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European Commission calls for enforcement to be stepped up across Europe to restore freshwater ecosystems

The European Commission is calling for enforcement to be stepped up  across Europe to restore freshwater ecosystems and the natural functions of rivers in order to achieve the objectives of the Water Framework Directive.

The call comes in a comprehensive new Biodiversity Strategy published by the Commission this week which says the EU’s legal framework on water is ambitious but implementation is lagging behind and enforcement must be stepped up.

According to the Commission, this can be done by removing or adjusting barriers that prevent the passage of migrating fish and improving the flow of water and sediments.

The Biodiversity Strategy says  to help make this a reality, at least 25,000 km of rivers will be restored into free-flowing rivers by 2030 through the removal of primarily obsolete barriers and the restoration of floodplains and wetlands. Technical guidance and support to the Member States to identify sites and help mobilise funding will be provided by the Commission in 2021.

The Commission also wants to see member State authorities review water abstraction and impoundment permits to implement ecological flows in order to achieve good status or potential of all surface waters and good status of all groundwater by 2027 at the latest, as required by the Water Framework Directive. To that effect, the Commission will provide technical support to Member States on their measures by 2023.

The Strategy also says there is an urgent need to bring back at least 10% of agricultural area under high-diversity landscape features to provide space for wild animals, plants, pollinators and natural pest regulators. These include, inter alia, buffer strips, rotational or non-rotational fallow land, hedges, non-productive trees, terrace walls, and ponds.

This will help to enhance carbon sequestration, prevent soil erosion and depletion, filter air and water, and support climate adaptation.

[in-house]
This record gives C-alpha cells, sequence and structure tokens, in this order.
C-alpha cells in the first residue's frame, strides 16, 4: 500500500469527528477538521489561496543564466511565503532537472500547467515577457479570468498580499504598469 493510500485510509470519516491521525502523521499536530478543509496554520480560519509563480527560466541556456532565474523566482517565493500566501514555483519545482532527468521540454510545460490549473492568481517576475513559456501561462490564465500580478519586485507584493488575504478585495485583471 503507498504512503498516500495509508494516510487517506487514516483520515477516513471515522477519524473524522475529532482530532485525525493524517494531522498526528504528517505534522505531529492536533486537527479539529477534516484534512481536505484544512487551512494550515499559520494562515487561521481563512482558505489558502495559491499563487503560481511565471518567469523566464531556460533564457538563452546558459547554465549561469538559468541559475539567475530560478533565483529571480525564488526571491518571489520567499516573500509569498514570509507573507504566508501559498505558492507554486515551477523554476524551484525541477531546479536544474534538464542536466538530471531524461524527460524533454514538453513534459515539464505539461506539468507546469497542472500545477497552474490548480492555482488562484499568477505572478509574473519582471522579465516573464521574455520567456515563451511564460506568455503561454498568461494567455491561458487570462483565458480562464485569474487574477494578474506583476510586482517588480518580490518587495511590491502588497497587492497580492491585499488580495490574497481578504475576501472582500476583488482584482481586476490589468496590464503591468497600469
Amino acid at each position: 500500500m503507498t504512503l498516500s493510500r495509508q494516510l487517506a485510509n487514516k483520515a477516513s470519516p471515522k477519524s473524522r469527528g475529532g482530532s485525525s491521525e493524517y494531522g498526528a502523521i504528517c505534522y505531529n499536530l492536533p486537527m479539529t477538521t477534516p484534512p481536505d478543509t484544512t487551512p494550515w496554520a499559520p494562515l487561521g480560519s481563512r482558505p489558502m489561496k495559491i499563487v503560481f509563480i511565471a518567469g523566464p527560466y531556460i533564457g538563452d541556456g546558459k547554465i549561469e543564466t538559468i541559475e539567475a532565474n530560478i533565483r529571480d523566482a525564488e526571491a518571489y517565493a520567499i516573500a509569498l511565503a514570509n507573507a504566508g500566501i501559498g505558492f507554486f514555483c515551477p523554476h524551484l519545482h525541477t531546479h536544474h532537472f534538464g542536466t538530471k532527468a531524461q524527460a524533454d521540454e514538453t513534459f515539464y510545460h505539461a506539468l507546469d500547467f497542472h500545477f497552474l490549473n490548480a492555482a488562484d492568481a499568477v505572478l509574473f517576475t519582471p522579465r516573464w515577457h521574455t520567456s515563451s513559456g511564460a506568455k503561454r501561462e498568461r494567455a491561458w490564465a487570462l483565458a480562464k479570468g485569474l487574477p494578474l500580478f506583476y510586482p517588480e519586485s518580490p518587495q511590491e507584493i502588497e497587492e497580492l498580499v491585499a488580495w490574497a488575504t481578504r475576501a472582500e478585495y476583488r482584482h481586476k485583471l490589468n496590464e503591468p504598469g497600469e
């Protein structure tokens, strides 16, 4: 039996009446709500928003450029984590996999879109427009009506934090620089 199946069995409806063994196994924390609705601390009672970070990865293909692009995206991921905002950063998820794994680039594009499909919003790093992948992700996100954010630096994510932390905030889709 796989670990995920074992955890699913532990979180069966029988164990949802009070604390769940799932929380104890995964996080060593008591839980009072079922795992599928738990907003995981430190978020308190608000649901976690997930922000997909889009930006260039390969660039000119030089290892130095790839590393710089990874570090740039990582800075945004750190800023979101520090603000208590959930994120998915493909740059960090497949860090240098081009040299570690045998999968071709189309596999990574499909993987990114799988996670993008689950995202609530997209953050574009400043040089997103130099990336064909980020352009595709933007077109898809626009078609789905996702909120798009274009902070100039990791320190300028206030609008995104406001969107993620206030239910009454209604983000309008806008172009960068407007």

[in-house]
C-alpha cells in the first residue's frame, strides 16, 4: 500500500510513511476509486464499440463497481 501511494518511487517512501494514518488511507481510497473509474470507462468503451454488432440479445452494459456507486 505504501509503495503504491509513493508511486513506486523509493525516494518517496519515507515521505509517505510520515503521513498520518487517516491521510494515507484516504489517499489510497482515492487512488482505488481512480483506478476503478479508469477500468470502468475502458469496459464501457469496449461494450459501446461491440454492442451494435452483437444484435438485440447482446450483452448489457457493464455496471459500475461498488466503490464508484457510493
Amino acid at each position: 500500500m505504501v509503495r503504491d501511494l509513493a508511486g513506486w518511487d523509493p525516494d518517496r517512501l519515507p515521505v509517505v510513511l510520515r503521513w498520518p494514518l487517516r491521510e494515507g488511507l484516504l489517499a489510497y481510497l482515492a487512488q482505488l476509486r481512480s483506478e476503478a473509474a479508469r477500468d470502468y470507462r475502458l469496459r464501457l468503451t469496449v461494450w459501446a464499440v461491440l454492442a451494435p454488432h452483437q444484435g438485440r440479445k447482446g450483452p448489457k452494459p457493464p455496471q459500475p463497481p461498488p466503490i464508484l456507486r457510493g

According to the Commission, overall, large-scale river and floodplain restoration investments can provide a major economic boost for the restoration sector and for local socioeconomic activities such as tourism and recreation. At the same time, these investments can improve water regulation, flood protection, nursery habitats for fish, and the removal of nutrient pollution.

The Commission is also planning to put forward a new EU Chemicals Strategy for Sustainability, together with a Zero Pollution Action Plan for Air, Water and Soil to tackle pollution which it sees as a key driver of biodiversity loss.

The Biodiversity Strategy says that while the EU has a solid legal framework in place to reduce pollution, greater efforts are still required. Biodiversity is suffering from the release of nutrients, chemical pesticides, pharmaceuticals, hazardous chemicals, urban and industrial wastewater, and other waste including litter and plastics.

The Commission will also promote the goal of zero pollution from nitrogen and phosphorus flows from fertilisers through reducing nutrient losses by at least 50%, while ensuring that there is no deterioration in soil fertility. This will result in the reduction of use of fertilisers by at least 20%, according to the Biodiversity Strategy – to be achieved by implementing and enforcing relevant environmental and climate legislation in full, identifying with Member States the nutrient load reductions needed to achieve these goals.

To this end, the Commission will work with Member States to develop an Integrated Nutrient Management Action Plan in 2022.

Commissioner for the Environment, Oceans and Fisheries Virginijus Sinkevičius said:

“Nature is vital for our physical and mental wellbeing, it filters our air and water, it regulates the climate and it pollinates our crops. But we are acting as if it didn’t matter, and losing it at an unprecedented rate. This new Biodiversity Strategy builds on what has worked in the past, and adds new tools that will set us on a path to true sustainability, with benefits for all. The EU’s aim is to protect and restore nature, to contribute to economic recovery from the current crisis, and to lead the way for an ambitious global framework to protect biodiversity around the planet.”

Funding of EUR 20 billion/year will be unlocked for biodiversity through various sources, including EU funds, national and private funding.

The European Commission is planning to put forward a proposal for legally binding EU nature restoration targets in 2021 to restore degraded ecosystems, in particular those with the most potential to capture and store carbon and to prevent and reduce the impact of natural disasters.

This will identify the conditions in which the targets must be met, as well as the most effective measures to reach them. The impact assessment will also look at the possibility of an EU-wide methodology to map, assess and achieve good condition of ecosystems so they can deliver benefits such as climate regulation, water regulation, soil health, pollination and disaster prevention and protection.

Click here to download the Biodiversity Strategy

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